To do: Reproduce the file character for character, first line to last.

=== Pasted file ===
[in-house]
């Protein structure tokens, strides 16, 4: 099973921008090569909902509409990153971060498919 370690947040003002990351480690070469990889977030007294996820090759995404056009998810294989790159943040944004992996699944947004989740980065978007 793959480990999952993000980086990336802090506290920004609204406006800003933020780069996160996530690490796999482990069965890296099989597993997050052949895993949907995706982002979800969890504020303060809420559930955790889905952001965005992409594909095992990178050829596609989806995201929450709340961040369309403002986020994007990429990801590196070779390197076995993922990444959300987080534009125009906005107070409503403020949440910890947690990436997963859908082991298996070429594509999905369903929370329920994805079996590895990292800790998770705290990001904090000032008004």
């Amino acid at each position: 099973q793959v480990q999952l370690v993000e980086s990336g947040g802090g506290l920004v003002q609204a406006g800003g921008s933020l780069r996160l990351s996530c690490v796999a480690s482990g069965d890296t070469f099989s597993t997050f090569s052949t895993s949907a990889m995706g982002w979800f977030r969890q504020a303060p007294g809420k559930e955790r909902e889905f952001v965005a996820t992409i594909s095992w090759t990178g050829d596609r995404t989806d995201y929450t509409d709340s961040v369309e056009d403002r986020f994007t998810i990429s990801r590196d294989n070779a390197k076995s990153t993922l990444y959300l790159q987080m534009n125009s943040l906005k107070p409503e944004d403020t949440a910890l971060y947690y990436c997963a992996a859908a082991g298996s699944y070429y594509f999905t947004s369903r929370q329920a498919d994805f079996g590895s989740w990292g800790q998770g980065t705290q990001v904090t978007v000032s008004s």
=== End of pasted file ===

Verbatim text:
[in-house]
């Protein structure tokens, strides 16, 4: 099973921008090569909902509409990153971060498919 370690947040003002990351480690070469990889977030007294996820090759995404056009998810294989790159943040944004992996699944947004989740980065978007 793959480990999952993000980086990336802090506290920004609204406006800003933020780069996160996530690490796999482990069965890296099989597993997050052949895993949907995706982002979800969890504020303060809420559930955790889905952001965005992409594909095992990178050829596609989806995201929450709340961040369309403002986020994007990429990801590196070779390197076995993922990444959300987080534009125009906005107070409503403020949440910890947690990436997963859908082991298996070429594509999905369903929370329920994805079996590895990292800790998770705290990001904090000032008004």
């Amino acid at each position: 099973q793959v480990q999952l370690v993000e980086s990336g947040g802090g506290l920004v003002q609204a406006g800003g921008s933020l780069r996160l990351s996530c690490v796999a480690s482990g069965d890296t070469f099989s597993t997050f090569s052949t895993s949907a990889m995706g982002w979800f977030r969890q504020a303060p007294g809420k559930e955790r909902e889905f952001v965005a996820t992409i594909s095992w090759t990178g050829d596609r995404t989806d995201y929450t509409d709340s961040v369309e056009d403002r986020f994007t998810i990429s990801r590196d294989n070779a390197k076995s990153t993922l990444y959300l790159q987080m534009n125009s943040l906005k107070p409503e944004d403020t949440a910890l971060y947690y990436c997963a992996a859908a082991g298996s699944y070429y594509f999905t947004s369903r929370q329920a498919d994805f079996g590895s989740w990292g800790q998770g980065t705290q990001v904090t978007v000032s008004s």